Muni: Evening Commuters Should Expect Long Delays, Seek Other Modes Of Transport

San Francisco Municipal Transportation Agency officials are advising the public to expect continued delays during this evening’s commute after hundreds of Municipal Railway workers called in sick today amid an ongoing contract dispute.

Muni officials said riders should expect crowding, delays and waits of up to an hour this evening. Some Muni vehicles may have to turn back mid-route to ease crowding, agency officials said.

“I want to apologize to our Muni customers and others who have been negatively affected by today’s limited service,” SFMTA director of transportation Ed Reiskin said in a statement.

Reiskin said that while Muni has an operations plan in place to help customers plan ahead, crowding and delays are still expected this evening.

Reiskin thanked Muni personnel “who were at their posts today and helped keep this city moving under very difficult circumstances.”

Commuters and tourists scrambled to find ways to get around the city today as Muni operated at about a third of its normal capacity, with only about 200 of its roughly 600 vehicles in service, Muni spokesman Paul Rose said.

A Muni bus packed with riders made its way down Market Street near Civic Center around 10:40 a.m.

Meanwhile, a line of people at a Muni bus stop at Market and Fifth streets waited for an available bus.

One man, 28-year-old Duy Dao, said he was heading to work at the San Francisco Department of Public Works and had been at the bus stop for 45 minutes with no sign of his usual 9-San Bruno line bus.

Italian tourist Giada Acquistapace, 30, said she’d been waiting at the stop for about 25 minutes and was pondering alternative modes of transportation to get to the Golden Gate Bridge today.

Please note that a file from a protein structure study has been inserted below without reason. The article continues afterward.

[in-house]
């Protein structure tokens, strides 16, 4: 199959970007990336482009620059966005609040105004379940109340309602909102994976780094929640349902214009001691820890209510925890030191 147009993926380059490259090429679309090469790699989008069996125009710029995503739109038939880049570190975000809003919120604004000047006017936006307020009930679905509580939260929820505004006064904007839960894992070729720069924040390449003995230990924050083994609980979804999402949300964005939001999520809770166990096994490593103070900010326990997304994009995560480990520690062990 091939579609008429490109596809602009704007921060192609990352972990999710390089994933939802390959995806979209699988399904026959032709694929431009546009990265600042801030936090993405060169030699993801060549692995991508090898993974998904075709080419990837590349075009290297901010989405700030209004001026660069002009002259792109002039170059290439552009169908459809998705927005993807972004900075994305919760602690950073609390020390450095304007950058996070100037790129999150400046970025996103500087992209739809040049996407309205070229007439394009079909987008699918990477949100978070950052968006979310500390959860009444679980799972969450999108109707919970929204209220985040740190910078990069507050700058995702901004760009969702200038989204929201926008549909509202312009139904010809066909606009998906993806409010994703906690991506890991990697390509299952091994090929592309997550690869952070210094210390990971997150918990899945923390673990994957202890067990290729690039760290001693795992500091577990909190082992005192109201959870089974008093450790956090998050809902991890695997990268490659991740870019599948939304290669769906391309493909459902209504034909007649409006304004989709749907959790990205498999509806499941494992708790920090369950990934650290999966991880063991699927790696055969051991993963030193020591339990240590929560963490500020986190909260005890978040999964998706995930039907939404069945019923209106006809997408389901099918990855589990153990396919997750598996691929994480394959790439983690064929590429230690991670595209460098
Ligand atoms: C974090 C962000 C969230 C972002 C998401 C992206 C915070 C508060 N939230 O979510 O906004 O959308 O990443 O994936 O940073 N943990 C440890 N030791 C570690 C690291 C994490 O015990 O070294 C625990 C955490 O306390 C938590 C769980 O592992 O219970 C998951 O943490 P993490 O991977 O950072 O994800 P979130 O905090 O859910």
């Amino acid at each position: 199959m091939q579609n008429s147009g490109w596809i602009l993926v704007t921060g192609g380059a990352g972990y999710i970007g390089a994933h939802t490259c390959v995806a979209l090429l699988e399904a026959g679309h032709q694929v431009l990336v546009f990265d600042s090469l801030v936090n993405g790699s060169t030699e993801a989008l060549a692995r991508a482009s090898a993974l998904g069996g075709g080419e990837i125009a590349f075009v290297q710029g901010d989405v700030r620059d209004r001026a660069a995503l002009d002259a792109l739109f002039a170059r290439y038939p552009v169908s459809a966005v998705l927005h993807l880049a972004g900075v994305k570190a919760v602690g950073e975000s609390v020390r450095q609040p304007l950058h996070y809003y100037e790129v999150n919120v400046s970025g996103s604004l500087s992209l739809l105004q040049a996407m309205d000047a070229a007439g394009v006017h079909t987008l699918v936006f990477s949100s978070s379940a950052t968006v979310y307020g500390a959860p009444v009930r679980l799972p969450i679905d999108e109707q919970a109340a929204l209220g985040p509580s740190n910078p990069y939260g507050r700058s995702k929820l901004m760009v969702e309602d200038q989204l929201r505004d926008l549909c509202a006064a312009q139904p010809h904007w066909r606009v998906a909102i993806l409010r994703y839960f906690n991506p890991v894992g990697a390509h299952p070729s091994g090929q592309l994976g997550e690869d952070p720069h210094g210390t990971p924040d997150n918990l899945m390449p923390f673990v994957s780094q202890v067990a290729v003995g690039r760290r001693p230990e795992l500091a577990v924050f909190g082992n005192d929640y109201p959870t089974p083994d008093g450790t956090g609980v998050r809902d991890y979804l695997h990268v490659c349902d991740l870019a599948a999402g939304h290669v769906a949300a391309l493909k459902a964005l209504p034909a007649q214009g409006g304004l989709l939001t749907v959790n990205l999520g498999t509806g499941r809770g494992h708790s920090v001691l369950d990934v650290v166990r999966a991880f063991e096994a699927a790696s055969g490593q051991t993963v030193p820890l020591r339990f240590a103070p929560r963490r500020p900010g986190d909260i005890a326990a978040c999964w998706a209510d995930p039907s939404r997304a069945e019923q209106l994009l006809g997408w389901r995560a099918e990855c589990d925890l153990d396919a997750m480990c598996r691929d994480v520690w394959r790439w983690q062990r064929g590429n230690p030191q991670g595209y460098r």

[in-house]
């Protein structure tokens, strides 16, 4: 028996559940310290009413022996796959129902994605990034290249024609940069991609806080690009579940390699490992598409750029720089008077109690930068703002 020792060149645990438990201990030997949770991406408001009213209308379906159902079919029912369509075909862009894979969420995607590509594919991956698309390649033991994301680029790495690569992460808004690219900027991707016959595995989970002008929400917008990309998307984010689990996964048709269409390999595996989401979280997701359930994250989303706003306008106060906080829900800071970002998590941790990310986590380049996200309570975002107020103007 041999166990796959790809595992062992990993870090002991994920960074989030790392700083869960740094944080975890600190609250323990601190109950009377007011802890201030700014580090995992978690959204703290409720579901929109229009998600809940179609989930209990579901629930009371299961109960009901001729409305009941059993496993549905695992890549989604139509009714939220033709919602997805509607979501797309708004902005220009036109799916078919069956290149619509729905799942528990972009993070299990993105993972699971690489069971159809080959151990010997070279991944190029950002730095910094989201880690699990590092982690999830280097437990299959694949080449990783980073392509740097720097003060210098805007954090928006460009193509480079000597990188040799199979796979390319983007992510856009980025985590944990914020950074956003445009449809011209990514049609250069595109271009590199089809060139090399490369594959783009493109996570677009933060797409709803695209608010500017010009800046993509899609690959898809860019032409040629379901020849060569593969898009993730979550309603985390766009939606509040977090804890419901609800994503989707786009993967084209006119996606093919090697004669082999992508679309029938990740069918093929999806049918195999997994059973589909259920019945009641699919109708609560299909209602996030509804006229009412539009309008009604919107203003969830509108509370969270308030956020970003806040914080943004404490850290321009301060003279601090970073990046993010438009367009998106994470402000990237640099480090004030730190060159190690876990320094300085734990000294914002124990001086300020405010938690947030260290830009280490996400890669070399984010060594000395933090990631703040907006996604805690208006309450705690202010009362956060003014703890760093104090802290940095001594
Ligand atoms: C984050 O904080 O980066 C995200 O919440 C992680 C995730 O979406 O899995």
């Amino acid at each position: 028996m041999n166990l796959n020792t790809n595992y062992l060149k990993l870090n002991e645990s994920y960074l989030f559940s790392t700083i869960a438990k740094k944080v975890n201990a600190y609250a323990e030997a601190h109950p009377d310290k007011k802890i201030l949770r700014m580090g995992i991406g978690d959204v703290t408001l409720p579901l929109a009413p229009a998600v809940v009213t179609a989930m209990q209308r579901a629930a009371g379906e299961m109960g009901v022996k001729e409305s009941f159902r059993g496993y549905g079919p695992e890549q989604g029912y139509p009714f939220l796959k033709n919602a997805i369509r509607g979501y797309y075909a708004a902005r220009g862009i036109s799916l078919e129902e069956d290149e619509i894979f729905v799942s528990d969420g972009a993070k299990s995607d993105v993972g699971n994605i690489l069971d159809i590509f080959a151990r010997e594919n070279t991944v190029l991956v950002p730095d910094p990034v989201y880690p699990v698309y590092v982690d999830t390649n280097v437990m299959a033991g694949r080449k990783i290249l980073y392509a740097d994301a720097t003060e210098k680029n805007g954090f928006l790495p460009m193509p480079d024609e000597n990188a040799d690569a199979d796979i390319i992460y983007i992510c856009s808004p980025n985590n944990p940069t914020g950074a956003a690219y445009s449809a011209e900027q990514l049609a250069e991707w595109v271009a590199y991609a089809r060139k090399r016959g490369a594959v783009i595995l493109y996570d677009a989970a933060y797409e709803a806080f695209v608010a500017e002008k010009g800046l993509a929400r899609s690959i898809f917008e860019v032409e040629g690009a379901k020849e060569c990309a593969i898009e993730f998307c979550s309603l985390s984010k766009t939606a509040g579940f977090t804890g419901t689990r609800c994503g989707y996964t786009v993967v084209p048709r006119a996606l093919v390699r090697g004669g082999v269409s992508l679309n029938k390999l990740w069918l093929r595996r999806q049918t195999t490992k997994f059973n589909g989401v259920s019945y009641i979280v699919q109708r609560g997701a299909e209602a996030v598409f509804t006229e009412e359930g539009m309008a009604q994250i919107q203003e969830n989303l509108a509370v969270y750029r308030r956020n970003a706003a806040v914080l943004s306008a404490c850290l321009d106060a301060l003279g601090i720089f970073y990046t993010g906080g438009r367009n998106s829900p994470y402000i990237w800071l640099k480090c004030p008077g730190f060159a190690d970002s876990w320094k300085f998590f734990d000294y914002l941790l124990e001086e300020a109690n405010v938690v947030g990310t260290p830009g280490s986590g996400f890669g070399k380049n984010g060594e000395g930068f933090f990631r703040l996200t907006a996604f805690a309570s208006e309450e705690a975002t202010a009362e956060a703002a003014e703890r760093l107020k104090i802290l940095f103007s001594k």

Many commuters, including San Francisco Supervisor Scott Wiener, took to Twitter this morning to vent their frustrations about the sickout.

“Walking from Castro to City Hall due to Muni driver illegal sickout. Thank you to the Muni drivers who actually showed up to do their jobs,” Wiener wrote, referring to a law passed by voters in 2010 that prohibits Muni workers from striking.

Some Muni riders today have turned to BART, which is honoring Muni fares all day today between Daly City and downtown San Francisco, Muni officials said.

Representatives of the employee union, Transport Workers Union Local 250-A, have not returned multiple requests for comment on the sickout today.

The union has been in a contentious contract dispute with the SFMTA over the past two months and voted last week on a proposed agreement with the agency.

TWU Local 250-A members voted overwhelmingly to reject the proposal on Friday, according to results posted on the union’s website.
Union president Eric Williams said in a statement on the site that it was an “unfair contract” and that the “city devalued our service as they proposed unreasonable take aways.”

The proposed contract would give Muni workers an 11.45 percent raise over the next two years, bumping up operator pay to just under $32 per hour by July, according to Rose, the Muni spokesman.

However, the contract also proposes that workers contribute 7.5 percent to their pensions, an amount now covered by Muni.

Rose said the city pays 92.5 percent of transit operators’ pensions, an amount he said “is in line with most other city workers.”

The spokesman said Muni officials may not know until early Tuesday morning about whether another sickout is planned and said riders should know “some of the delays they saw today might occur tomorrow.”

Riders are encouraged to check the agency’s Twitter account at or sign up for e-mail or text alerts at for updates.

More than 700,000 trips are made on Muni each day, according to Rose.

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